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This research was funded by a contract awarded to the last author from the State of Michigan Department of Community Health.
The current investigation explores the promotive and protective role of family and community-specific social support on the association between perceived racial discrimination and African American adolescents’ adjustment (e.g., depressive symptoms, school suspensions, school engagement). One thousand nine-hundred forty-two African American adolescents (ages 12–18, M = 15.12; SD = 1.83; 59 % female) from a large Midwestern city participated in this investigation. Regression analyses revealed that perceived racial discrimination was associated with less positive adjustment outcomes for boys and girls. Additionally, there was partial support for gender variation in the promotive role of social support and adolescent adjustment. In particular, while only maternal support was associated with boys’ adjustment, both maternal and paternal support was associated with girls’ adjustment. Also, there was partial support for gender differentiation in the strength and directionality of protective factors. Though in an unpredicted direction, father support moderated the relationship between perceived racial discrimination and girls’ adjustment. Community supports (religious connection and mentor presence) emerged as protective factors for boys’. Findings highlight the role of gender in understanding potential promotive and protective factors for African American adolescents.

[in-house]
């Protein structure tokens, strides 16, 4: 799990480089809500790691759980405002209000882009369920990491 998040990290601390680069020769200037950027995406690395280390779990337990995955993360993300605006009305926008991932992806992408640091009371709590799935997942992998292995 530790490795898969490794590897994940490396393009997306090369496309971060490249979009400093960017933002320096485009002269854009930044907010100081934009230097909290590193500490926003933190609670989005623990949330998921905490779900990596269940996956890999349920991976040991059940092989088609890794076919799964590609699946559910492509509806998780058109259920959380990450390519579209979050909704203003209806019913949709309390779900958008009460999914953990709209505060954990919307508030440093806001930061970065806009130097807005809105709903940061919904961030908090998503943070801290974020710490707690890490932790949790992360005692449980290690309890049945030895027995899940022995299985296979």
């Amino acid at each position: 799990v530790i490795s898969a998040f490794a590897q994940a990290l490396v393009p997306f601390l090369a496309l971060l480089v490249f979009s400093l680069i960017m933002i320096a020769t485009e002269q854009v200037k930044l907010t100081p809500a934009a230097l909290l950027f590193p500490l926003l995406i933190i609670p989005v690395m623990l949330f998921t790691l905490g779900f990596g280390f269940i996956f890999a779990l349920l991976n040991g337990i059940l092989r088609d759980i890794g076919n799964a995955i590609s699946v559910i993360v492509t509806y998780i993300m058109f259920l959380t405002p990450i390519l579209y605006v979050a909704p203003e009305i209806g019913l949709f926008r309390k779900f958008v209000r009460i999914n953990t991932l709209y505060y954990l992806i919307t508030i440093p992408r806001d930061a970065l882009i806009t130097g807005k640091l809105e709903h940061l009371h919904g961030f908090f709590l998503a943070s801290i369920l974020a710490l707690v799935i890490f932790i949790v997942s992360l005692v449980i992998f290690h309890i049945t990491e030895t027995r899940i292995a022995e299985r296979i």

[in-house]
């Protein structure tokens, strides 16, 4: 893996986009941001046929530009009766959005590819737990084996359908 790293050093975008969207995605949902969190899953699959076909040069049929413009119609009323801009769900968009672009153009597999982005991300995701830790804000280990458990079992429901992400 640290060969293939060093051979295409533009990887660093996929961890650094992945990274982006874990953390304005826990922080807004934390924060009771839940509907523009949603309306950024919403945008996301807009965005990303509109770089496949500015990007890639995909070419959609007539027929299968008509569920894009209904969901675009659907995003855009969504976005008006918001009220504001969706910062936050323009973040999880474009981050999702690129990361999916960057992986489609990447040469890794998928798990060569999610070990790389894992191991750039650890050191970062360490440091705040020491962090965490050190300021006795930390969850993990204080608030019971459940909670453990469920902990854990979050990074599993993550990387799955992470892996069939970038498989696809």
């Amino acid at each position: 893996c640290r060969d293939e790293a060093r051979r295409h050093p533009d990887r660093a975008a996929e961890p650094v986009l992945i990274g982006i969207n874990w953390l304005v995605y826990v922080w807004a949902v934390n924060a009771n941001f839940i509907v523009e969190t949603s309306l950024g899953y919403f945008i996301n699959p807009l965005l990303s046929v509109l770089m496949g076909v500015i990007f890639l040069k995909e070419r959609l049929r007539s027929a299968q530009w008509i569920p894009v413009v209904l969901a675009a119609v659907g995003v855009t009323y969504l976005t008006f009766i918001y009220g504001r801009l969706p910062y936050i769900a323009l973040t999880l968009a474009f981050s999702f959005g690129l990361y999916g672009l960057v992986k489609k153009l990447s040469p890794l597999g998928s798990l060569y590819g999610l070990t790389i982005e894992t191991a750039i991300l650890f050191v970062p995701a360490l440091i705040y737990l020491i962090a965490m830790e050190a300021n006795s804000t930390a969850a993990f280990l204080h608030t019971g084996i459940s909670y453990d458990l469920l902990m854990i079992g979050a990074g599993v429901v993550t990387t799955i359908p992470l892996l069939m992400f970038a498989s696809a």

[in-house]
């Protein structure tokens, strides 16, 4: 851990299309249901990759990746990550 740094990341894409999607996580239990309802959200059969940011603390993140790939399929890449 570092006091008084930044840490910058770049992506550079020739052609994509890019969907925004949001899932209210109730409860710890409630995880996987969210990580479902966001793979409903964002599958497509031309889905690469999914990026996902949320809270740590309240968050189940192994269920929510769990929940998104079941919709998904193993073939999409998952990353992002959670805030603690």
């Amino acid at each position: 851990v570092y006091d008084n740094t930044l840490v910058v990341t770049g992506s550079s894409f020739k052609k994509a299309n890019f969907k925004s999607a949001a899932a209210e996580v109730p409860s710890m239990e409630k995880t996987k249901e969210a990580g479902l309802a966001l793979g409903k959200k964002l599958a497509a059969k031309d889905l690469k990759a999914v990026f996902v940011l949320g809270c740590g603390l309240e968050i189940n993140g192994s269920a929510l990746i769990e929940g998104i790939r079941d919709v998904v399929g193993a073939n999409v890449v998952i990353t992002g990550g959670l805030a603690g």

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- Racial Discrimination and African American Adolescents’ Adjustment: Gender Variation in Family and Community Social Support, Promotive and Protective Factors
Shauna M. Cooper
- Springer US